May 5, 2009
At least 19,435 HIV cases have been reported in Iran, with more than 1,000 cases recorded since December 2008, according to a report recently released by the country's Ministry of Health, AFP/Google.com reports. Of the 19,435 cases, 1,875 cases have progressed to AIDS. The health ministry estimates that about 80,000 people are living with HIV in the country -- or four times the number of reported cases -- and that limited testing facilities and stigma are preventing people from accessing testing or reporting their status.
The highest HIV burden at 40.2% of recorded cases was among people ages 25 to 34, while 93.3% of cases were recorded among men. The report found that the most common mode of transmission was injection drug use, accounting for more than 77.5% of reported cases, followed by sexual contact, which accounted for about 13.1% of cases. In addition, mother-to-child transmission accounted for 0.9% of recorded cases. The health ministry said that there is concern that the sexual transmission of HIV could reach an epidemic level because about 60% of the country's almost 71 million population is under age 30, according to the 2006 national census (AFP/Google.com, 5/3). Health Minister Kamran Bageri Lankarani in December said that Iran aims to address the growing number of HIV/AIDS cases with an approach that includes harm reduction among injection drug users; a sexually transmitted infection education program for young people; and counseling and therapy programs (Xinhuanet, 5/4).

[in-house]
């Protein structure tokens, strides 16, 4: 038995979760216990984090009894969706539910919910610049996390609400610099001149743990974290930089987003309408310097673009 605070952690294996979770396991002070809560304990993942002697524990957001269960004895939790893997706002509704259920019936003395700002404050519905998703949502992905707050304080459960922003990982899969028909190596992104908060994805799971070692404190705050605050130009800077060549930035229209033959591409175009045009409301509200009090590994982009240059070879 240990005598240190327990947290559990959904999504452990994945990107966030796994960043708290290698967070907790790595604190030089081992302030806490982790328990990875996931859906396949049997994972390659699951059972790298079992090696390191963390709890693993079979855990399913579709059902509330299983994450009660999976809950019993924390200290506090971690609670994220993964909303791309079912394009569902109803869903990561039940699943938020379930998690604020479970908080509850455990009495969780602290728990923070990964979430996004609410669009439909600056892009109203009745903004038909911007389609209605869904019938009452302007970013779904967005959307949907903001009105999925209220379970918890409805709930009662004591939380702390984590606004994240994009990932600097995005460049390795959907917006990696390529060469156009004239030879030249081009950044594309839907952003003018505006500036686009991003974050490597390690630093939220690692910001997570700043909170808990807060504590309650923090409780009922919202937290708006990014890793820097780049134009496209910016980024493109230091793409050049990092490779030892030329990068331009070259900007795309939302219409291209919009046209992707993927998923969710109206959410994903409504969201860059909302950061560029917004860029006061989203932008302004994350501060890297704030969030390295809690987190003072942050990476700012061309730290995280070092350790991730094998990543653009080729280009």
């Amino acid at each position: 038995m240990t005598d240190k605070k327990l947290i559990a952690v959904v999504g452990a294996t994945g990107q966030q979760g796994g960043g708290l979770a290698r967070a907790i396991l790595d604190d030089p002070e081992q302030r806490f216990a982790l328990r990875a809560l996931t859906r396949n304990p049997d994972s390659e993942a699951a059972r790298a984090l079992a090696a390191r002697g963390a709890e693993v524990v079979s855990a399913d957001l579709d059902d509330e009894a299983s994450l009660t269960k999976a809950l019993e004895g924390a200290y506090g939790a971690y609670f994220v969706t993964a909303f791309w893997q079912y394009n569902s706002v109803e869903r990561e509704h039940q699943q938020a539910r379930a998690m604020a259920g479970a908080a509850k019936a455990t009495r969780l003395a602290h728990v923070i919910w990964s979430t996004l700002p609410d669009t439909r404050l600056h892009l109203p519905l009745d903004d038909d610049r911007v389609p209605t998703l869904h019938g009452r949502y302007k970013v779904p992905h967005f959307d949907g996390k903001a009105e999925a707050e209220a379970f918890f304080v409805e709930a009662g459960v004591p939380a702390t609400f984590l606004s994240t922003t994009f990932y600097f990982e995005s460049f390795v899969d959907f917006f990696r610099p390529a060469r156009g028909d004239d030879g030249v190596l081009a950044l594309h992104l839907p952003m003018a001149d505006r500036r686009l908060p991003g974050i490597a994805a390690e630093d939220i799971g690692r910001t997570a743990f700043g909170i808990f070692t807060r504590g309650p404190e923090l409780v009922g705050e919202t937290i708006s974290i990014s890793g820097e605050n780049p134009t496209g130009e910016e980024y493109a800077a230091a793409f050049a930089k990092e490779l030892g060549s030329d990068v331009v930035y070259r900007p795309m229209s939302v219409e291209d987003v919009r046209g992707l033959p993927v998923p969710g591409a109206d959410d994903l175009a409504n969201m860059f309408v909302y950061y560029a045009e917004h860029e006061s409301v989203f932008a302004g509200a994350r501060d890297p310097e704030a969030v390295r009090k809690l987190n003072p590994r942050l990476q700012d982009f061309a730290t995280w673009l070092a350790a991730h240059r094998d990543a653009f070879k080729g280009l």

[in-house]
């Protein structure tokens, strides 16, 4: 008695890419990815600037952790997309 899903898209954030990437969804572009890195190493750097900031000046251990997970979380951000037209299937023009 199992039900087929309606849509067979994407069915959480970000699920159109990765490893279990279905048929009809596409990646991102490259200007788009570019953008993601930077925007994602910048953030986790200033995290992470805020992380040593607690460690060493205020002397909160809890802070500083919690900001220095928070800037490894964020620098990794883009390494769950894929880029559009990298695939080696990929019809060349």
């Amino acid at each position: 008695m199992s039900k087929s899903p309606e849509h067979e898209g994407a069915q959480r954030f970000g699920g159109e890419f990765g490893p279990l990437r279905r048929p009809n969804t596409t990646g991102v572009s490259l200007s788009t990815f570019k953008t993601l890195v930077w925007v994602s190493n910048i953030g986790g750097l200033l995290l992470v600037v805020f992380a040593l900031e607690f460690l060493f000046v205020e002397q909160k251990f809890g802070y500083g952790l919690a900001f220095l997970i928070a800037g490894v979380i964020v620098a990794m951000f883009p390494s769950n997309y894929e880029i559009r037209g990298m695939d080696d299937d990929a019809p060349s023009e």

Reprinted with permission from kaisernetwork.org. You can view the entire Kaiser Daily HIV/AIDS Report, search the archives, or sign up for email delivery at www.kaisernetwork.org/dailyreports/hiv. The Kaiser Daily HIV/AIDS Report is published for kaisernetwork.org, a free service of the Kaiser Family Foundation, by The Advisory Board Company. © 2009 by The Advisory Board Company and Kaiser Family Foundation. All rights reserved.